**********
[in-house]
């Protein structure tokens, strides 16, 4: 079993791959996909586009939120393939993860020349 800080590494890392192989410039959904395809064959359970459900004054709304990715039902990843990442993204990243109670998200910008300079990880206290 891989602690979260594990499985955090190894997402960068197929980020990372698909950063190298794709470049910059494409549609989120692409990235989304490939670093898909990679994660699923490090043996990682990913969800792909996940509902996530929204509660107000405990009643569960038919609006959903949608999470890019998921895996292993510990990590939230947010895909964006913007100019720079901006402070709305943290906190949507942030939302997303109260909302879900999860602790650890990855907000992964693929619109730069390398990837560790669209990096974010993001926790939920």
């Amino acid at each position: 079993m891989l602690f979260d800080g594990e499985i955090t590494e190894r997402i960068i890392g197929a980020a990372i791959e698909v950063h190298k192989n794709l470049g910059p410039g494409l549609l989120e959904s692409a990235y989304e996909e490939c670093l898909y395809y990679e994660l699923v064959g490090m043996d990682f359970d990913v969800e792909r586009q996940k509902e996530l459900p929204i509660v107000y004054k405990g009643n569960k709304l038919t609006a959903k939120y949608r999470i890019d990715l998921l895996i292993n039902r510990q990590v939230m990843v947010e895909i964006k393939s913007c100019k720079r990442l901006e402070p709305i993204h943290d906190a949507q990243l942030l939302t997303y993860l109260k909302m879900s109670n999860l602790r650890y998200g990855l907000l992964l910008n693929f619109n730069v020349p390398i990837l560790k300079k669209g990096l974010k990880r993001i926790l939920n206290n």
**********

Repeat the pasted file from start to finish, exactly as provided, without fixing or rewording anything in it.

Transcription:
[in-house]
């Protein structure tokens, strides 16, 4: 079993791959996909586009939120393939993860020349 800080590494890392192989410039959904395809064959359970459900004054709304990715039902990843990442993204990243109670998200910008300079990880206290 891989602690979260594990499985955090190894997402960068197929980020990372698909950063190298794709470049910059494409549609989120692409990235989304490939670093898909990679994660699923490090043996990682990913969800792909996940509902996530929204509660107000405990009643569960038919609006959903949608999470890019998921895996292993510990990590939230947010895909964006913007100019720079901006402070709305943290906190949507942030939302997303109260909302879900999860602790650890990855907000992964693929619109730069390398990837560790669209990096974010993001926790939920």
């Amino acid at each position: 079993m891989l602690f979260d800080g594990e499985i955090t590494e190894r997402i960068i890392g197929a980020a990372i791959e698909v950063h190298k192989n794709l470049g910059p410039g494409l549609l989120e959904s692409a990235y989304e996909e490939c670093l898909y395809y990679e994660l699923v064959g490090m043996d990682f359970d990913v969800e792909r586009q996940k509902e996530l459900p929204i509660v107000y004054k405990g009643n569960k709304l038919t609006a959903k939120y949608r999470i890019d990715l998921l895996i292993n039902r510990q990590v939230m990843v947010e895909i964006k393939s913007c100019k720079r990442l901006e402070p709305i993204h943290d906190a949507q990243l942030l939302t997303y993860l109260k909302m879900s109670n999860l602790r650890y998200g990855l907000l992964l910008n693929f619109n730069v020349p390398i990837l560790k300079k669209g990096l974010k990880r993001i926790l939920n206290n």